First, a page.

to Disagree Without Being Disagreeable
By Jim Davis
Teens can be
super-sensitive about criticism. The fact that you are going to need
to give them criticism makes this a particularly difficult issue.
Learning how to take criticism and to use it constructively is a
major part of growing into a responsible adult. Even when the
criticism is not justified.
You are probably
never going to intentionally give unjustified criticism, at least not
from your perspective, but don't expect your teen to see it that way.
Parents tend to react in one of two ways, usually. The first is to
argue, with no decision being made. This often results in the parent
giving in just to stop the argument. The second is to exert authority
and force "agreement." This may bring about the result that
the parent wants, but it may also do lasting damage to the
relationship. A third method that can be much more productive is to
discuss the issue as if there is at least a possibility that you are wrong.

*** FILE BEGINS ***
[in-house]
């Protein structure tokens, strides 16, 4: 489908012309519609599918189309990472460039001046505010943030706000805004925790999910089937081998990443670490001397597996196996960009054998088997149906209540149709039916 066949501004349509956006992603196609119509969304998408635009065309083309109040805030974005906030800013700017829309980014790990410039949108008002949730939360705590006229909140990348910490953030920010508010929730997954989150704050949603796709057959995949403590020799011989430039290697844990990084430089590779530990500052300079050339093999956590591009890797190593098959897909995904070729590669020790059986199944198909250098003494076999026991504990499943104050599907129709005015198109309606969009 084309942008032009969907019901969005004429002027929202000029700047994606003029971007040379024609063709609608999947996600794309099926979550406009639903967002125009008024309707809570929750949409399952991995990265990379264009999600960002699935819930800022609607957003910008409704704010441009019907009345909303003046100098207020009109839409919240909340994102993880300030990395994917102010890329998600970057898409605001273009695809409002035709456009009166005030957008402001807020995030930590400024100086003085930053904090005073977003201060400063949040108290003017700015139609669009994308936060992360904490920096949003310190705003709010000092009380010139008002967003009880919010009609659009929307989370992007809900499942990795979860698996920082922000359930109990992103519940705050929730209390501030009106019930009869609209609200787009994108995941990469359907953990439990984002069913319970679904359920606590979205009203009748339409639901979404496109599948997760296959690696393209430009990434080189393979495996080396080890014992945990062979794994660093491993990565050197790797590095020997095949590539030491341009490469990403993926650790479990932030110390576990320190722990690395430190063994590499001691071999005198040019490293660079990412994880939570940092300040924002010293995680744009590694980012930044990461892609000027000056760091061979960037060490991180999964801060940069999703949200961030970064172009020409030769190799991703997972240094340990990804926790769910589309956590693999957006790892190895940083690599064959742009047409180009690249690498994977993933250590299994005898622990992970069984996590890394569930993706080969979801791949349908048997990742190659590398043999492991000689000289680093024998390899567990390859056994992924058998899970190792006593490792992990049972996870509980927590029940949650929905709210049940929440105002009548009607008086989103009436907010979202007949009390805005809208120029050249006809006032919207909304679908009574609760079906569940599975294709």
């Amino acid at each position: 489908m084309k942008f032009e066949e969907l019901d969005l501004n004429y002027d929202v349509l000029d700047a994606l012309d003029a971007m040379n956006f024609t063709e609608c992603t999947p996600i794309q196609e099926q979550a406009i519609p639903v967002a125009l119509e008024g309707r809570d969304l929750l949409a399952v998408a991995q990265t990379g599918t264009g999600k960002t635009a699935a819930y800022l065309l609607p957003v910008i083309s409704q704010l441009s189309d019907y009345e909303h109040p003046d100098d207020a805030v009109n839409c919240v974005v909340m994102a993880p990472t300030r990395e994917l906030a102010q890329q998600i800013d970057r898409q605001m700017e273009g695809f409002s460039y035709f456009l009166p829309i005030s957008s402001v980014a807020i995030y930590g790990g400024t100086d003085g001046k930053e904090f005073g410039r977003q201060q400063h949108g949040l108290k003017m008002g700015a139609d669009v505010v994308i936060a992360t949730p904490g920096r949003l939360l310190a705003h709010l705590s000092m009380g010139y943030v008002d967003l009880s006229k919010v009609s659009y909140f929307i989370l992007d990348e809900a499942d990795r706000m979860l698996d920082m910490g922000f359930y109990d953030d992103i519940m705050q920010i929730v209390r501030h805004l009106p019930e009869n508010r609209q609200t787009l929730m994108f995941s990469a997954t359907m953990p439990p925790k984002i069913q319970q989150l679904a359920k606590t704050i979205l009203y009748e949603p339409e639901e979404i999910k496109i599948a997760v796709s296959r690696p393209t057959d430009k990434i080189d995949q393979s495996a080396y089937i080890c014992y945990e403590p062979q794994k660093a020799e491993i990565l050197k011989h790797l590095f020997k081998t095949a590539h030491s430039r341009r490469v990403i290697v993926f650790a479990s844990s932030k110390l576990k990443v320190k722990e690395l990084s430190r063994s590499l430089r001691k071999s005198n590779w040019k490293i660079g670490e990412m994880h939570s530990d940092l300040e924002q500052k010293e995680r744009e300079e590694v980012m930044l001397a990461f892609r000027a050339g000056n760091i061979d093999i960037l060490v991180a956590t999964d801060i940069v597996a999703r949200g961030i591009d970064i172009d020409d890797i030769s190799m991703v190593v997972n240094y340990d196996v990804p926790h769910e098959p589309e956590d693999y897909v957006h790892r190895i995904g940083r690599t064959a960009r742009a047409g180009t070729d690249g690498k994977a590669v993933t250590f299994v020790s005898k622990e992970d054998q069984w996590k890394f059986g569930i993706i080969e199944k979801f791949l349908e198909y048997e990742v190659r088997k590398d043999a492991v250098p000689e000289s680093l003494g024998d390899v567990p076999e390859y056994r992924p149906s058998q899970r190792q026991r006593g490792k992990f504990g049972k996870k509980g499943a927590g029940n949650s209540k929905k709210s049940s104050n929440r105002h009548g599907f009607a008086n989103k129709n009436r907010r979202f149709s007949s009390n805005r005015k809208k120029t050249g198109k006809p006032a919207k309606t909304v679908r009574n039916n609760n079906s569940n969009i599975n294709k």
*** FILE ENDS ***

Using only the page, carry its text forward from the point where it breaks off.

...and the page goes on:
In my opinion,
this third method offers much more than the opportunity to convince
your teen that you are right. It also provides you with the
opportunity to back down "gracefully" if you (gasp) realize
that you were wrong. In addition, whether your teen decides that you
are right, you realize that you are wrong, or you both just
"agree to disagree," you are helping your "child"
to become an adult. And, agreeing to disagree does not necessarily
mean that you reach an impasse. It may result in you exerting your
authority and making a "ruling," but even that can help
build a better relationship between you both. I made more than my
share of mistakes in raising my kids, but one success I had
My older son,
Ralph, wanted to do something (neither of us can remember what it was
now) that I didn't think was appropriate. We talked about it for some
time, but it was obvious that neither of us was going to change his
mind. So, I simply said, "I know you think you are right about
this. But I don't, and I have an obligation to you that keeps me from
giving in this time. As time goes on, we may find out that I was
wrong. If that happens, I'll tell you I was wrong. I'll apologize.
And, I'll do anything I can to make it up to you. But, right now, I
have to do what I believe is the right thing."
He still didn't
like my decision, but he decided that he could accept it.
A funny thing
about this story is that neither of us can remember what the
disagreement was about or who ultimately was right. We do remember
the conversation we had, though, and we both learned from it.
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